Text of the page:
Thanks Lew, that's a great point. Throughout my career I tried to find other methods for dealing with potentially violent encounters. If it can be avoided altogether, it's a wise investment.

      April 20, 2021 9:39 am
  • Commenter Avatar

    Good advice. However, numbers alone don’t tell the whole story. Many people, particularly in South Florida, claim to be victims of carjackings when they are just arranging it as such because they can’t afford the vehicle. In other words, be highly critical of figures and numbers.

    April 14, 2021 6:11 pm
    • Commenter Avatar
      Sean Curtis

      Jaqo, you're absolutely right. I always advise folks to be critical consumers of media. While a percentage of that number may well include the sub-category you referenced, multiple sources are citing upticks in violent crime in the U.S. This gives us some context for this increase.

      April 20, 2021 9:43 am
  • Commenter Avatar
    Dexter Winslett

    This old School popo days shoot the car jacker.

    April 14, 2021 9:14 am
    • Commenter Avatar
      Sean Curtis

      Dexter, it is certainly an option if justified! I've seen plenty pursuit footage of people trying to jack drivers without using a weapon so the devil is in the details.

      April 20, 2021 9:46 am
  • Commenter Avatar

    Ok fine but even policemen are not trained that well, I mean that you can take a policeman by surprise too and they are not nearly as vigilant of surroundings as you would think. Carjacks are worse than a home invasion because there is only one second to act. Few, if any, can. Nobody has the energy to hold focus of the attention needed ALL of the time. They can be vigilant nine times in a row but werent on the 10th time and got, well, bad luck.

    April 14, 2021 5:32 am
    • Commenter Avatar
      Sean Curtis

      Charles, you make some excellent points.

      On the whole, it has been my experience that law enforcement is generally more observant than the average person. However--and this is a salient point I'll cover in the future--cops are human and entirely fallible.

      The best security approaches always include redundant layers. Being alert is wonderful. Being alert, locking your doors, and leaving yourself an exit strategy is far better.

      You are correct about the quickness of this crime. It's why all the above are so important.

      April 20, 2021 9:51 am
  • Commenter Avatar

    Something that I was taught by a self defense instructor many years ago was that if you do end up having someone jump in your car and you are unable to get out, look for a tree or something to crash your car into. 9 times out of 10 they aren't going to have a seat belt on and if they did they aren't going to stick around the scene. Your chances of survival are higher than continuing on to wherever they are planning to take you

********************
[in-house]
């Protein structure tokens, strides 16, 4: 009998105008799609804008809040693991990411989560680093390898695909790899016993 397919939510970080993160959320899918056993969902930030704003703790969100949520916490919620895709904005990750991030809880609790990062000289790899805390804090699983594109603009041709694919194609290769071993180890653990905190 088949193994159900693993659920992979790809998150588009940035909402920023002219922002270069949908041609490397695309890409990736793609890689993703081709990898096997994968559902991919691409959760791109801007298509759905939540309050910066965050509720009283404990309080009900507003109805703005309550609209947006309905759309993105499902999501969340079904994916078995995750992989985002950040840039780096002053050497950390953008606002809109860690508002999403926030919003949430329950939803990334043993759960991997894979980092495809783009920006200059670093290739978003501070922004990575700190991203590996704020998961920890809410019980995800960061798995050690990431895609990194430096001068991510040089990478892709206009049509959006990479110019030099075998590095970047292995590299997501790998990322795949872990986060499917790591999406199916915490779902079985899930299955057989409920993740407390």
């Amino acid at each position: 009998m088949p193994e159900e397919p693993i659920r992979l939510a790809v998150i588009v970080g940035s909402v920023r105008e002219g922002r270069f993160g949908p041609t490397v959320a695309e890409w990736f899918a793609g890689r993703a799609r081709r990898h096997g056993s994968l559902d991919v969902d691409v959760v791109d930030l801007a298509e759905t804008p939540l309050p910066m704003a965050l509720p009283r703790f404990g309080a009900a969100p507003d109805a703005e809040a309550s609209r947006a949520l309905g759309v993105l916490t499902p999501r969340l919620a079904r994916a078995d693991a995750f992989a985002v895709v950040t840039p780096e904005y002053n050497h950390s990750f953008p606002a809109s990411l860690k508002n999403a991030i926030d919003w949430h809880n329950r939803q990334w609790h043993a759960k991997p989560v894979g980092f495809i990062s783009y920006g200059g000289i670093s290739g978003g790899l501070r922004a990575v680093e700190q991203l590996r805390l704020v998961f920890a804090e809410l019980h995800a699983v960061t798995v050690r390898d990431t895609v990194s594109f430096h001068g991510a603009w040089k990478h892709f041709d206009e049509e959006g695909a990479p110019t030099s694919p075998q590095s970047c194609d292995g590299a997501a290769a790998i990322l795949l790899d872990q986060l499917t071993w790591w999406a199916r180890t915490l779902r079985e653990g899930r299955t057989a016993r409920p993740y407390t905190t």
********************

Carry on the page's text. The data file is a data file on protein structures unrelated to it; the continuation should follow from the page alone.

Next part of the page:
April 14, 2021 4:58 am
    • Commenter Avatar
      Sean Curtis

      Amy, this is a high-risk strategy and although it might be effective, I would still advise leaving the vehicle first if avoidance is no longer an option.

      April 20, 2021 9:53 am
  • Commenter Avatar

    My wife and I are utterly amazed at the lack of situational awareness of people especially young women, who seem to have their head buried in their phones at all hours, and when my wife goes for a run her phone goes with her but never headphones

    April 14, 2021 1:33 am
    • Commenter Avatar
      Sean Curtis

      It's alarming John. I've recently yelled at someone crossing a street and looking at their phone while an oncoming car approached. Had the driver of that car also been viewing their phone, it could have been bad.

      April 20, 2021 9:56 am
  • Commenter Avatar
    Desi Santanna

    Great discussion on car jacking. Gonna go over this with my family and The Gift of Fear is a definite read. Thanks.

    April 13, 2021 8:43 pm
    • Commenter Avatar
      Sean Curtis

      Thank you Desi, I really appreciate that.

      April 20, 2021 9:57 am
  • Commenter Avatar

    I was car jacked by an individual who was high on spice and running from the police. He fled the initial traffic stop and caused multiple accidents on his way out of the city. I came upon him ‘crashed out’ in a traffic lane just sitting there. No police or any other signs of danger were present. My vehicle was a Jeep Wrangler with no doors so I was a prime target. Out of nowhere, he opened his door, and jumped into my passenger seat, telling me to drive him to a house north of there. As I started driving, he began to act erratic and started throwing my CDs (yes, I’m old) out the open door. I pulled over to the side of the street as told him that he needed to get the h out of my car. He told me that he’d hurt me if I didn’t take him where he wanted to go.
    I had my hand on a sub-compact Glock that was tucked into the right side of my seat and out of his line of sight.
    I stated that if he didn’t get out of the Jeep immediately, I would use force to remove him. He looked at me and initially raised his arm to hit me or something. I told him he “better not”, so he let a few f-bombs drop before he got out of the Jeep. I drove off and called 911 as soon as I could safely stop.
    He was ultimately arrested for the initial charges of felony eluding, fleeing the scene of an accident, aggravated battery on a police officer and drug charges.
    I eventually received a subpoena to testify in front of a grand jury for the incident. After my testimony, he was indicted for all of the previous charges along with an additional charge of Kidnapping (the most serious of the charges).
    I no longer drive with the doors off the Jeep...

    April 13, 2021 8:12 pm
    • Commenter Avatar

      Thanks LB for telling everyone about being carjacked. Glad you came out ok ... Certainly was a frightening experience

      April 14, 2021 7:17 am
    • Commenter Avatar
      Sean Curtis


      Man what a tale! I'm glad you came through it okay and no one was hurt. This is a great example of a scenario where using lethal force was not absolutely necessary.

      Additionally, you stuck with it through prosecution, and that is crucial. It is difficult to hold people lastingly accountable when the victim does not want to testify.

      Well done on all counts (Jeep too)!